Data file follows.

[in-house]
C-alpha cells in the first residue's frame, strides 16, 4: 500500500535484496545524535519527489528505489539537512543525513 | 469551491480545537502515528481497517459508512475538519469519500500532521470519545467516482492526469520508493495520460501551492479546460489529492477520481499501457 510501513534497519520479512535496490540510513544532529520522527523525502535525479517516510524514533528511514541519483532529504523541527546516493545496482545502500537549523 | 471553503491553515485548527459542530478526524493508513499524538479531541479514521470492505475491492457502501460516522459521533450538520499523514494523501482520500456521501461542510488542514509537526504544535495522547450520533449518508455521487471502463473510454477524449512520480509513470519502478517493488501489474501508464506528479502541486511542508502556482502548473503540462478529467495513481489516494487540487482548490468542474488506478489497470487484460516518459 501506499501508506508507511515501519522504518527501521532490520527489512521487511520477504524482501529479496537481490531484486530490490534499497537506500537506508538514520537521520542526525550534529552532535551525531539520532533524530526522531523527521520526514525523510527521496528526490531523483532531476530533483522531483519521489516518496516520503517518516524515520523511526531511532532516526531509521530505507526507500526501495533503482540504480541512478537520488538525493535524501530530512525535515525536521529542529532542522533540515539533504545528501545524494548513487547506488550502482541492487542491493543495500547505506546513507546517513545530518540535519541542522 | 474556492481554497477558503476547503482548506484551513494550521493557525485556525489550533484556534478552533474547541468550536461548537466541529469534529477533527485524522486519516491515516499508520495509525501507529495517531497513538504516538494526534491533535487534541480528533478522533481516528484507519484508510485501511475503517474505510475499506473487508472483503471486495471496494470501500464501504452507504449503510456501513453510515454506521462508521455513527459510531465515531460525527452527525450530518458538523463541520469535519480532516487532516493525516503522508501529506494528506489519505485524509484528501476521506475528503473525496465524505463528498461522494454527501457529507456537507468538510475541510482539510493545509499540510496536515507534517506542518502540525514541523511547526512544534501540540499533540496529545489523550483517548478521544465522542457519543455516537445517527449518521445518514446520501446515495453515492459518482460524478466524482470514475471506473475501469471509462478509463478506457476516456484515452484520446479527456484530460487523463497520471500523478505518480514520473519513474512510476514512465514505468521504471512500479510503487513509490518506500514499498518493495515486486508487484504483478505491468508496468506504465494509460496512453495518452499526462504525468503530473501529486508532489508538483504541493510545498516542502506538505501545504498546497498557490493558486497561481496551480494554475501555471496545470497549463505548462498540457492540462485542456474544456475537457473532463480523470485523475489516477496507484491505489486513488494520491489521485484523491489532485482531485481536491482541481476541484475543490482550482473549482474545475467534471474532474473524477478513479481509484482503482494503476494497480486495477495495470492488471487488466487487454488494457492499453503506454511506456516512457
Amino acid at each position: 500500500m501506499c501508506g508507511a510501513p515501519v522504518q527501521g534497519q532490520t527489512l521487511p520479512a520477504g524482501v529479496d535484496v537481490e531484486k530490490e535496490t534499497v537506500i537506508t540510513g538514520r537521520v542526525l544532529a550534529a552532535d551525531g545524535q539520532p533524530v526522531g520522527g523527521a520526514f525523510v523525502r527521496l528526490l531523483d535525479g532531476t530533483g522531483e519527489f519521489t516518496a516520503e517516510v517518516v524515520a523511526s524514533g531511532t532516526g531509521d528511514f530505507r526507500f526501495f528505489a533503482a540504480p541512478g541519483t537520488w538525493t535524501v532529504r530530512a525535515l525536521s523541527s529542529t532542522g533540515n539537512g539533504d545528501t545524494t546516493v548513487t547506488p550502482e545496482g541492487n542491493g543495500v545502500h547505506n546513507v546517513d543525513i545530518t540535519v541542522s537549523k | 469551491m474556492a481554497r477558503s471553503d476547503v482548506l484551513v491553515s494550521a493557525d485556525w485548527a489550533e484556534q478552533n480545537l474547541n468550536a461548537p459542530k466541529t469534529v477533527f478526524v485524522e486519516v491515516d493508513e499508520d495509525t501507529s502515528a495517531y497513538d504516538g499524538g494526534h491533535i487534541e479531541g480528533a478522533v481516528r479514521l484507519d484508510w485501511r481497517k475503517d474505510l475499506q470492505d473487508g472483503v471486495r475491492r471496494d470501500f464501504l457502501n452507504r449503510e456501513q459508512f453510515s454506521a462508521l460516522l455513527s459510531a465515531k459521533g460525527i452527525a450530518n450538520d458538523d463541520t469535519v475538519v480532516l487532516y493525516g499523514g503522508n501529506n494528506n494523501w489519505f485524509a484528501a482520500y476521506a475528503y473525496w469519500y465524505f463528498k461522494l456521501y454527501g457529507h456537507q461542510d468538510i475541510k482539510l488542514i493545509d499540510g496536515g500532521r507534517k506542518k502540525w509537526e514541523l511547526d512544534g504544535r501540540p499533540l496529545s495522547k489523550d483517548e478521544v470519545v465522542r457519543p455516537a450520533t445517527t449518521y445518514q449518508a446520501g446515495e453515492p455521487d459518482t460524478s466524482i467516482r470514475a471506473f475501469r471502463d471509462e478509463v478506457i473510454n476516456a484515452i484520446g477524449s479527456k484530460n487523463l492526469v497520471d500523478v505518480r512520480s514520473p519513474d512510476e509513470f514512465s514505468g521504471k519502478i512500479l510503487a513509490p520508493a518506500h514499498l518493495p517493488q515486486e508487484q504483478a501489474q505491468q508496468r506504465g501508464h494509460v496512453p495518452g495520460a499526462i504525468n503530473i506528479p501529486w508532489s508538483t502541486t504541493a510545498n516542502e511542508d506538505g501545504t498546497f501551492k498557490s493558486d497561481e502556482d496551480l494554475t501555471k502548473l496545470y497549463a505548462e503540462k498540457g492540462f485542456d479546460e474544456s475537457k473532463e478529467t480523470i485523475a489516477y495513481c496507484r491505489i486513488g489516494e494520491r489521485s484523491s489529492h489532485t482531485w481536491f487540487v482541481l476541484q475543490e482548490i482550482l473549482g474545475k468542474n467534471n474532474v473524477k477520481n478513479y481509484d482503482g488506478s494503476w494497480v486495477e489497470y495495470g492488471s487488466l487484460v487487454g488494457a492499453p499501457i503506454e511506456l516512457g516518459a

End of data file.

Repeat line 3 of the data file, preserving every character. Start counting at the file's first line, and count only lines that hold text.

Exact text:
Amino acid at each position: 500500500m501506499c501508506g508507511a510501513p515501519v522504518q527501521g534497519q532490520t527489512l521487511p520479512a520477504g524482501v529479496d535484496v537481490e531484486k530490490e535496490t534499497v537506500i537506508t540510513g538514520r537521520v542526525l544532529a550534529a552532535d551525531g545524535q539520532p533524530v526522531g520522527g523527521a520526514f525523510v523525502r527521496l528526490l531523483d535525479g532531476t530533483g522531483e519527489f519521489t516518496a516520503e517516510v517518516v524515520a523511526s524514533g531511532t532516526g531509521d528511514f530505507r526507500f526501495f528505489a533503482a540504480p541512478g541519483t537520488w538525493t535524501v532529504r530530512a525535515l525536521s523541527s529542529t532542522g533540515n539537512g539533504d545528501t545524494t546516493v548513487t547506488p550502482e545496482g541492487n542491493g543495500v545502500h547505506n546513507v546517513d543525513i545530518t540535519v541542522s537549523k | 469551491m474556492a481554497r477558503s471553503d476547503v482548506l484551513v491553515s494550521a493557525d485556525w485548527a489550533e484556534q478552533n480545537l474547541n468550536a461548537p459542530k466541529t469534529v477533527f478526524v485524522e486519516v491515516d493508513e499508520d495509525t501507529s502515528a495517531y497513538d504516538g499524538g494526534h491533535i487534541e479531541g480528533a478522533v481516528r479514521l484507519d484508510w485501511r481497517k475503517d474505510l475499506q470492505d473487508g472483503v471486495r475491492r471496494d470501500f464501504l457502501n452507504r449503510e456501513q459508512f453510515s454506521a462508521l460516522l455513527s459510531a465515531k459521533g460525527i452527525a450530518n450538520d458538523d463541520t469535519v475538519v480532516l487532516y493525516g499523514g503522508n501529506n494528506n494523501w489519505f485524509a484528501a482520500y476521506a475528503y473525496w469519500y465524505f463528498k461522494l456521501y454527501g457529507h456537507q461542510d468538510i475541510k482539510l488542514i493545509d499540510g496536515g500532521r507534517k506542518k502540525w509537526e514541523l511547526d512544534g504544535r501540540p499533540l496529545s495522547k489523550d483517548e478521544v470519545v465522542r457519543p455516537a450520533t445517527t449518521y445518514q449518508a446520501g446515495e453515492p455521487d459518482t460524478s466524482i467516482r470514475a471506473f475501469r471502463d471509462e478509463v478506457i473510454n476516456a484515452i484520446g477524449s479527456k484530460n487523463l492526469v497520471d500523478v505518480r512520480s514520473p519513474d512510476e509513470f514512465s514505468g521504471k519502478i512500479l510503487a513509490p520508493a518506500h514499498l518493495p517493488q515486486e508487484q504483478a501489474q505491468q508496468r506504465g501508464h494509460v496512453p495518452g495520460a499526462i504525468n503530473i506528479p501529486w508532489s508538483t502541486t504541493a510545498n516542502e511542508d506538505g501545504t498546497f501551492k498557490s493558486d497561481e502556482d496551480l494554475t501555471k502548473l496545470y497549463a505548462e503540462k498540457g492540462f485542456d479546460e474544456s475537457k473532463e478529467t480523470i485523475a489516477y495513481c496507484r491505489i486513488g489516494e494520491r489521485s484523491s489529492h489532485t482531485w481536491f487540487v482541481l476541484q475543490e482548490i482550482l473549482g474545475k468542474n467534471n474532474v473524477k477520481n478513479y481509484d482503482g488506478s494503476w494497480v486495477e489497470y495495470g492488471s487488466l487484460v487487454g488494457a492499453p499501457i503506454e511506456l516512457g516518459a